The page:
GUWAHATI, July 2 - Script expert Dr Satish Chandra Bhattacharyya has alleged that it was because of the failure of the Assam government to prevail upon the Bureau of Indian Standard (BIS) to present the case of Assamese script in its proper perspectives before the Unicode Consortium that has deprived the Assamese script of its due status as an independent script in the Consortium.
Talking to this newspaper, Dr Bhattacharyya, who is studying the Assamese script for the past over four decades and is involved in the efforts to wrest the due recognition to this script in the Unicode Consortium for the past about one decade, said it is the duty of the State government to furnish every detail of the Assamese script to the Union Department of Electronics and Information Technology and the BIS in this respect.
The Union department concerned informed the State government of its opinion on the Assamese script in August, 2011. This was followed by two meetings at the Janata Bhawan and a workshop in the Department of Information Technology, Gauhati University. Participants of both the functions deliberated upon the issue in minute details.
But the Assam government failed to prevail upon the BIS to present the case of the Assamese script in its proper perspective before the Unicode Consortium. At a Unicode internet forum discussion held after receipt of the BIS proposal advocating a separate slot for the script, ISO members and Registrar of the Unicode Consortium, while rejecting the BIS proposal, made some very objectionable remarks about the uniqueness of the Assamese script. The Registrar of the Consortium had gone to the extent of saying: "They have never been able to show the difference (between the Bengali and the Assamese scripts) to anyone in SC 2 (Script Committee 2) because there is no difference," said Dr Bhattacharyya quoting media reports.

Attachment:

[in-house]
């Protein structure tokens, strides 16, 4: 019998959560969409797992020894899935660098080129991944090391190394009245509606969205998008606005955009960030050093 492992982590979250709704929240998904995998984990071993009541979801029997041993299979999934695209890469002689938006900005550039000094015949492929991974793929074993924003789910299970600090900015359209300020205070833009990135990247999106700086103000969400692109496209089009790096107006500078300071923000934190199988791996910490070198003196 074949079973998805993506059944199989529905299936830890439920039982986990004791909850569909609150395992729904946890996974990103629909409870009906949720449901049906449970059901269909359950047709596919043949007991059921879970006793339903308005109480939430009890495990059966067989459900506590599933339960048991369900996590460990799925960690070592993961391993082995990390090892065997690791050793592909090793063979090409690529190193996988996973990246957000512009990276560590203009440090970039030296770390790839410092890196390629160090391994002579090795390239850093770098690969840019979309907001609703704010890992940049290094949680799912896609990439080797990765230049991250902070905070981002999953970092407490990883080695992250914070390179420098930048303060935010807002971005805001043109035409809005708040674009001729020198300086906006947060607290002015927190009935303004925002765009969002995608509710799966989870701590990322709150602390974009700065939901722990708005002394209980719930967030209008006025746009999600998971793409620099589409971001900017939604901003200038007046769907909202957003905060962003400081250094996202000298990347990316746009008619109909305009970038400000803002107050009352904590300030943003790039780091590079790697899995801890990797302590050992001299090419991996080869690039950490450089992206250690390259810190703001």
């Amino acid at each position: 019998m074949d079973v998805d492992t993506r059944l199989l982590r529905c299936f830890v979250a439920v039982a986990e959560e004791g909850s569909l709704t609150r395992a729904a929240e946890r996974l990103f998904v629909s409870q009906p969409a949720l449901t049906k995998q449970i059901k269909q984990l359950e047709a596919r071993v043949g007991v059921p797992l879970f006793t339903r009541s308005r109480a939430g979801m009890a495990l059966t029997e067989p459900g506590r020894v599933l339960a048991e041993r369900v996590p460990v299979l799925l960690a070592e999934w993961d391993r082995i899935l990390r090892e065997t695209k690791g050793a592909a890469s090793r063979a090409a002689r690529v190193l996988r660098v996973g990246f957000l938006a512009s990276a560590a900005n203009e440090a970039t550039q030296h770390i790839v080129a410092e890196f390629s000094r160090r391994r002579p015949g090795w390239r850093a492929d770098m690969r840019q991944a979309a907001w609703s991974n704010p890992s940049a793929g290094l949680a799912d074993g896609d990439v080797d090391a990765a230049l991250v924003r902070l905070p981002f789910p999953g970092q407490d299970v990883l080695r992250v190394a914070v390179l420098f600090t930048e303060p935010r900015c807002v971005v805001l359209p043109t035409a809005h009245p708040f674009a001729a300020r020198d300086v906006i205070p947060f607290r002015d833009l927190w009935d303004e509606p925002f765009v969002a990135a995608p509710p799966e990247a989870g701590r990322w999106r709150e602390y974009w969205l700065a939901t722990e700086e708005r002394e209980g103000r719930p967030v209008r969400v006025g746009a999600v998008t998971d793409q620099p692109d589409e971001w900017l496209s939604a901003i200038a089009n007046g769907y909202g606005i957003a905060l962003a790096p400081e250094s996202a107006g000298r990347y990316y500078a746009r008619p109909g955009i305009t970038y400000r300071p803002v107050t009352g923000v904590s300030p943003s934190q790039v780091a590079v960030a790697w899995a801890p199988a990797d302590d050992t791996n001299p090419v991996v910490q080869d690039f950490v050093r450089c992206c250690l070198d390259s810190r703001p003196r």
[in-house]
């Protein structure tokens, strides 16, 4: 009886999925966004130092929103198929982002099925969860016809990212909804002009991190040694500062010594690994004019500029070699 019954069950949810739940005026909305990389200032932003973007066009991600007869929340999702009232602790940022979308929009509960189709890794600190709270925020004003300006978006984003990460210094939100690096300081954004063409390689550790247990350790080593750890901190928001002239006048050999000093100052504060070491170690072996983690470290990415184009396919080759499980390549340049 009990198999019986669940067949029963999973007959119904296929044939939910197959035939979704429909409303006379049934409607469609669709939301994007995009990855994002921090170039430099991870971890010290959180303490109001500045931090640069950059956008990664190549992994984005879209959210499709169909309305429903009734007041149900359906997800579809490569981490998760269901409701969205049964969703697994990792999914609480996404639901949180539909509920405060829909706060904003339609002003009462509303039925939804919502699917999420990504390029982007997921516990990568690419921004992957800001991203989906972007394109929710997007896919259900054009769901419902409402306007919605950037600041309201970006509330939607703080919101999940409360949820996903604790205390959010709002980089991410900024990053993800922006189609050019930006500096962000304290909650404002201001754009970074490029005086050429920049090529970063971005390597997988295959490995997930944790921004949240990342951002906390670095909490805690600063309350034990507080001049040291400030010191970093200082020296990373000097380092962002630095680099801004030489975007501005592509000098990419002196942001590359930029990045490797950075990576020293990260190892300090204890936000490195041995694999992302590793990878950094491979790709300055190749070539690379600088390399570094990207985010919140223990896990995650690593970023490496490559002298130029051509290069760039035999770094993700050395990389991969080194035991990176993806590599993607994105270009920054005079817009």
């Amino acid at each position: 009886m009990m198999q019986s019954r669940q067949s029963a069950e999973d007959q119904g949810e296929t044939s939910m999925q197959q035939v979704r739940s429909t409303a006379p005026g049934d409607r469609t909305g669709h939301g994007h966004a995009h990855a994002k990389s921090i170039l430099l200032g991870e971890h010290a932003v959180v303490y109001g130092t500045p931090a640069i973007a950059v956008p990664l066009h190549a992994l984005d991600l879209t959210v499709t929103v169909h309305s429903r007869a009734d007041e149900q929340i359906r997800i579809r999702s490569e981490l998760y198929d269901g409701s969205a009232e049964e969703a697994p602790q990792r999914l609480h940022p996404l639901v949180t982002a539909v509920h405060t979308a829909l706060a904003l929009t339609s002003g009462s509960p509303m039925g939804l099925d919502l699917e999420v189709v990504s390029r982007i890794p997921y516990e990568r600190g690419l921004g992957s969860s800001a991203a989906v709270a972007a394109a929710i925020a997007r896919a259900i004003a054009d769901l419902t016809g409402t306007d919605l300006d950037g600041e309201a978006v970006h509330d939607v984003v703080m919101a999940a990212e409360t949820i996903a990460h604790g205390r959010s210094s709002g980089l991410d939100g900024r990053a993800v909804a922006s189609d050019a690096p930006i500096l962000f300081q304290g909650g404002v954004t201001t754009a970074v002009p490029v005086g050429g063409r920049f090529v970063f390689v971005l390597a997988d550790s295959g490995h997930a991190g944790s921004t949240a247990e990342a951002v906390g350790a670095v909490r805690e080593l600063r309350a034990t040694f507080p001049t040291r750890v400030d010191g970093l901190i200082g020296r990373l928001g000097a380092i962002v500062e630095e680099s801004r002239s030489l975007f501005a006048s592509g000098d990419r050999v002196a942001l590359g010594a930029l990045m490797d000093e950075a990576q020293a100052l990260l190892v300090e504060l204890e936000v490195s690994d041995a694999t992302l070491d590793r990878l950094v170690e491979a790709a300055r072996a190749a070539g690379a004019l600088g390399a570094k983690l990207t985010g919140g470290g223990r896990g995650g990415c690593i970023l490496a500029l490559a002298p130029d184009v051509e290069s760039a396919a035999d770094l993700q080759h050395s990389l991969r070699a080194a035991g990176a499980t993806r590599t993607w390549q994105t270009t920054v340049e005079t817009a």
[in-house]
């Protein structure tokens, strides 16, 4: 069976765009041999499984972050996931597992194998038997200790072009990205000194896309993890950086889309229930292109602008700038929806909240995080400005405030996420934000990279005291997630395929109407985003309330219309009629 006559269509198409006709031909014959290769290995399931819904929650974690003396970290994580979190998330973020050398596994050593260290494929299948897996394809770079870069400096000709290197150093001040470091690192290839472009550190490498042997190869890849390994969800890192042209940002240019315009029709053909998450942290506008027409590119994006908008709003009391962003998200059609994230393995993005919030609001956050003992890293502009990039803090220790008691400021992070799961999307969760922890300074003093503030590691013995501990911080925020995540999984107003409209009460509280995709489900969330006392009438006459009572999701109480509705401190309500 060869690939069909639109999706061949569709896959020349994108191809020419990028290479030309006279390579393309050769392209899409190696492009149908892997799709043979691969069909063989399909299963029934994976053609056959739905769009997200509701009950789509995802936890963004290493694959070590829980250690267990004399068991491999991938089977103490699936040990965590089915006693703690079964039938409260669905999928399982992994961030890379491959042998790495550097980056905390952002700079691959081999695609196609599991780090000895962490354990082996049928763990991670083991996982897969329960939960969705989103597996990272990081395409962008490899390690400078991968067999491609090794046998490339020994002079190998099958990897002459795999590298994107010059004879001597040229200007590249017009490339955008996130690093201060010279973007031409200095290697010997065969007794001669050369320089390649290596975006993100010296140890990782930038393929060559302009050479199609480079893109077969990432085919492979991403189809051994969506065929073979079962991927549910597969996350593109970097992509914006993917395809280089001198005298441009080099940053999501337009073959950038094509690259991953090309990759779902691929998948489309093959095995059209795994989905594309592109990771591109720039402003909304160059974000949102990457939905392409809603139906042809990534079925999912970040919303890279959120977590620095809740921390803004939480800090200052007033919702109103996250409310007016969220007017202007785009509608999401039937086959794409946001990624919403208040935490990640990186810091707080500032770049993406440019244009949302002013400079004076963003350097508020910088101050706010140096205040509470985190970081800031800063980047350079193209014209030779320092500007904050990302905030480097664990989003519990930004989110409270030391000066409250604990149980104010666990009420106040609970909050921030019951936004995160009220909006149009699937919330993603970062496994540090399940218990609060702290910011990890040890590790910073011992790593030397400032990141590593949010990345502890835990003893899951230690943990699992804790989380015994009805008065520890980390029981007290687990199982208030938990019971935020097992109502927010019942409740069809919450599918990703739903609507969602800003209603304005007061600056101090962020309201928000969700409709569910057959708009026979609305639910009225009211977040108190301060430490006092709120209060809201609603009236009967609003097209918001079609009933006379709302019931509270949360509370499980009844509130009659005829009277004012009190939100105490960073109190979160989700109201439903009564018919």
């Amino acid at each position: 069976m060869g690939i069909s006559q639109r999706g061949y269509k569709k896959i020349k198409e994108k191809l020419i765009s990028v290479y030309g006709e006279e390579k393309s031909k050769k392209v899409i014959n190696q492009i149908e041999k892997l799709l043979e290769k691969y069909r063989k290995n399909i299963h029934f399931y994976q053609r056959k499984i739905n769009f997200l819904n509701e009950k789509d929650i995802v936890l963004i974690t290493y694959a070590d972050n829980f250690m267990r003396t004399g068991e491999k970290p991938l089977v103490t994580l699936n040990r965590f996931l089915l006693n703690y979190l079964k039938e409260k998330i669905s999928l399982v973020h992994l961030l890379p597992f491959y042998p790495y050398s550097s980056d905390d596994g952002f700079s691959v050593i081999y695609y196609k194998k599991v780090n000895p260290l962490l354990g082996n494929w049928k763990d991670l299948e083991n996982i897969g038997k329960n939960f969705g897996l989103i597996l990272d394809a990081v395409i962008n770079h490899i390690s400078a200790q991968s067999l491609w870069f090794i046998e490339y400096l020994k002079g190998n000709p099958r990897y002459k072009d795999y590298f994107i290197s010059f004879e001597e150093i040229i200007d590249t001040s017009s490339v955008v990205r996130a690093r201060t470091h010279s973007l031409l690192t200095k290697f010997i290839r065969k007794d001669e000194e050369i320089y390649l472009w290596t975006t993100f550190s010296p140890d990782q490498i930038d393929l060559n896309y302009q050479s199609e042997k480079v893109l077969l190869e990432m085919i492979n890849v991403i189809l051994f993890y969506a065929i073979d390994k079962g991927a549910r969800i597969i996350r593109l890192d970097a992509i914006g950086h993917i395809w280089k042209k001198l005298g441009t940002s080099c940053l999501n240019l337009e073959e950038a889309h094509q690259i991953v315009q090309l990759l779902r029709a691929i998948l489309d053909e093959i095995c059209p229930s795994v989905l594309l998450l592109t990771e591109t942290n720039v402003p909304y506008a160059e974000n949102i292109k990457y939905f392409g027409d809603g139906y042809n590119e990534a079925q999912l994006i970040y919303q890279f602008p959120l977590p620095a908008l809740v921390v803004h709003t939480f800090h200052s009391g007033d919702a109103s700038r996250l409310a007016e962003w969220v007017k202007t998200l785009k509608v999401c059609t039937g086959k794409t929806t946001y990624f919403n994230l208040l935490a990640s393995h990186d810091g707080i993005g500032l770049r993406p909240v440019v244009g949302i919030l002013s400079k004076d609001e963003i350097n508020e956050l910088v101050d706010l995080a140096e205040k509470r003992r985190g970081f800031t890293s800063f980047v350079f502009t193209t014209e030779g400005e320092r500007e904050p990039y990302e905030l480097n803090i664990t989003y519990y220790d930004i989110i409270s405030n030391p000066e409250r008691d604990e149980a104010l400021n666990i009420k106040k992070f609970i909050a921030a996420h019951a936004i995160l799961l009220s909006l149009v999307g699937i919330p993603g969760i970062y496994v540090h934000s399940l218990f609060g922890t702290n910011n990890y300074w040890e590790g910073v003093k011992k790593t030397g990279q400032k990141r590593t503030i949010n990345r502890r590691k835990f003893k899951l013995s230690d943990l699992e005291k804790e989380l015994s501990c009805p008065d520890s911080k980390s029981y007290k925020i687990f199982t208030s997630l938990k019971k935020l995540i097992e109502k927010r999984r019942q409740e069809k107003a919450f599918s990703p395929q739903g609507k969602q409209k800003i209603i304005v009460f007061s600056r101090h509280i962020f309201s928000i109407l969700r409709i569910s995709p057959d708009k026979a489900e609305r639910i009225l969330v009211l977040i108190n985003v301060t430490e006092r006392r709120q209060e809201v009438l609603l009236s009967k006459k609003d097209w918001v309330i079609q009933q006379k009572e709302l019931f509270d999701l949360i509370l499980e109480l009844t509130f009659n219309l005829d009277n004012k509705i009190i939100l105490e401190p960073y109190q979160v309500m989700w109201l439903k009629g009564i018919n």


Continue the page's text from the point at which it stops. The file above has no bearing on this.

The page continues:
Against the developments cited above it was very difficult for the Assamese script to secure its due recognition .The renaming of Assamese script as Bengali/Assamese by the London meet of the International Organisation for Standardisation (ISO) Working Group 2, contradicts the history of the independent and unique growth of the Assamese script.
"As indicated by the attitude of the Unicode Consortium authorities, we don't foresee any immediate solution to our two-decade-old problem. The only way left for securing the desired slot for our script in the computer world is to make the BIS proceed more convincingly.
"While thanking the present and the former president of the Asam Sahitya Sabha and other members of the delegation for going all the way to London for the purpose of securing the due status to our script, I feel that there is no use inviting the world body members to see the Asam Sahitya Sabha session, which would, in all probability, provide them an opportunity for passing more objectionable remarks on our proposal and ridicule the Assamese people as they had done earlier. To sum up, the ball is again in the court of the Information Technology Department, Government of Assam," said Dr Bhattacharyya.